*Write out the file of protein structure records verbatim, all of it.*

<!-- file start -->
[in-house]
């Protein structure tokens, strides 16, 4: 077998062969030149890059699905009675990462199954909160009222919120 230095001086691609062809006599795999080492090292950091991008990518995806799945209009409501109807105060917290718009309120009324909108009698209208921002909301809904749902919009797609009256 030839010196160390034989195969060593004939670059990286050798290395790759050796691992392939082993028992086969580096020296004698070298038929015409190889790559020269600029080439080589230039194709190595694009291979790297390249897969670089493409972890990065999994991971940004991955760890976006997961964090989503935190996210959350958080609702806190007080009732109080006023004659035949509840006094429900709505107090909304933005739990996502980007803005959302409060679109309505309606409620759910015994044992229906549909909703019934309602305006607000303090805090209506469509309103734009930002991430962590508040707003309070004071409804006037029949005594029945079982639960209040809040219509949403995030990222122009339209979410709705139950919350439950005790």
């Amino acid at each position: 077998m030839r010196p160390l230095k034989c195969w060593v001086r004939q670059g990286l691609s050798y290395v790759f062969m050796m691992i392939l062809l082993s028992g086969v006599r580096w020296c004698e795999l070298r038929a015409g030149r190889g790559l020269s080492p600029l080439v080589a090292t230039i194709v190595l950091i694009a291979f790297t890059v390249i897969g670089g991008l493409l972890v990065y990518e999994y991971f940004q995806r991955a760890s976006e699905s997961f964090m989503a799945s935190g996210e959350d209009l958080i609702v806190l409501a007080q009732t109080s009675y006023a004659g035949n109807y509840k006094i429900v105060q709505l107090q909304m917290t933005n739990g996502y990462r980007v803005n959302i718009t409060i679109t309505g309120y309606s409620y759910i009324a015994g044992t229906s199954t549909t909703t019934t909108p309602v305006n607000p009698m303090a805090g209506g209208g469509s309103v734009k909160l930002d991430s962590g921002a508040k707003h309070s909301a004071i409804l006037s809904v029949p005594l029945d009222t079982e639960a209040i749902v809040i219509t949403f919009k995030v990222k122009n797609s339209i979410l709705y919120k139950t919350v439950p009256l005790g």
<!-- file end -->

[in-house]
């Protein structure tokens, strides 16, 4: 077998062969030149890059699905009675990462199954909160009222919120 230095001086691609062809006599795999080492090292950091991008990518995806799945209009409501109807105060917290718009309120009324909108009698209208921002909301809904749902919009797609009256 030839010196160390034989195969060593004939670059990286050798290395790759050796691992392939082993028992086969580096020296004698070298038929015409190889790559020269600029080439080589230039194709190595694009291979790297390249897969670089493409972890990065999994991971940004991955760890976006997961964090989503935190996210959350958080609702806190007080009732109080006023004659035949509840006094429900709505107090909304933005739990996502980007803005959302409060679109309505309606409620759910015994044992229906549909909703019934309602305006607000303090805090209506469509309103734009930002991430962590508040707003309070004071409804006037029949005594029945079982639960209040809040219509949403995030990222122009339209979410709705139950919350439950005790």
């Amino acid at each position: 077998m030839r010196p160390l230095k034989c195969w060593v001086r004939q670059g990286l691609s050798y290395v790759f062969m050796m691992i392939l062809l082993s028992g086969v006599r580096w020296c004698e795999l070298r038929a015409g030149r190889g790559l020269s080492p600029l080439v080589a090292t230039i194709v190595l950091i694009a291979f790297t890059v390249i897969g670089g991008l493409l972890v990065y990518e999994y991971f940004q995806r991955a760890s976006e699905s997961f964090m989503a799945s935190g996210e959350d209009l958080i609702v806190l409501a007080q009732t109080s009675y006023a004659g035949n109807y509840k006094i429900v105060q709505l107090q909304m917290t933005n739990g996502y990462r980007v803005n959302i718009t409060i679109t309505g309120y309606s409620y759910i009324a015994g044992t229906s199954t549909t909703t019934t909108p309602v305006n607000p009698m303090a805090g209506g209208g469509s309103v734009k909160l930002d991430s962590g921002a508040k707003h309070s909301a004071i409804l006037s809904v029949p005594l029945d009222t079982e639960a209040i749902v809040i219509t949403f919009k995030v990222k122009n797609s339209i979410l709705y919120k139950t919350v439950p009256l005790g």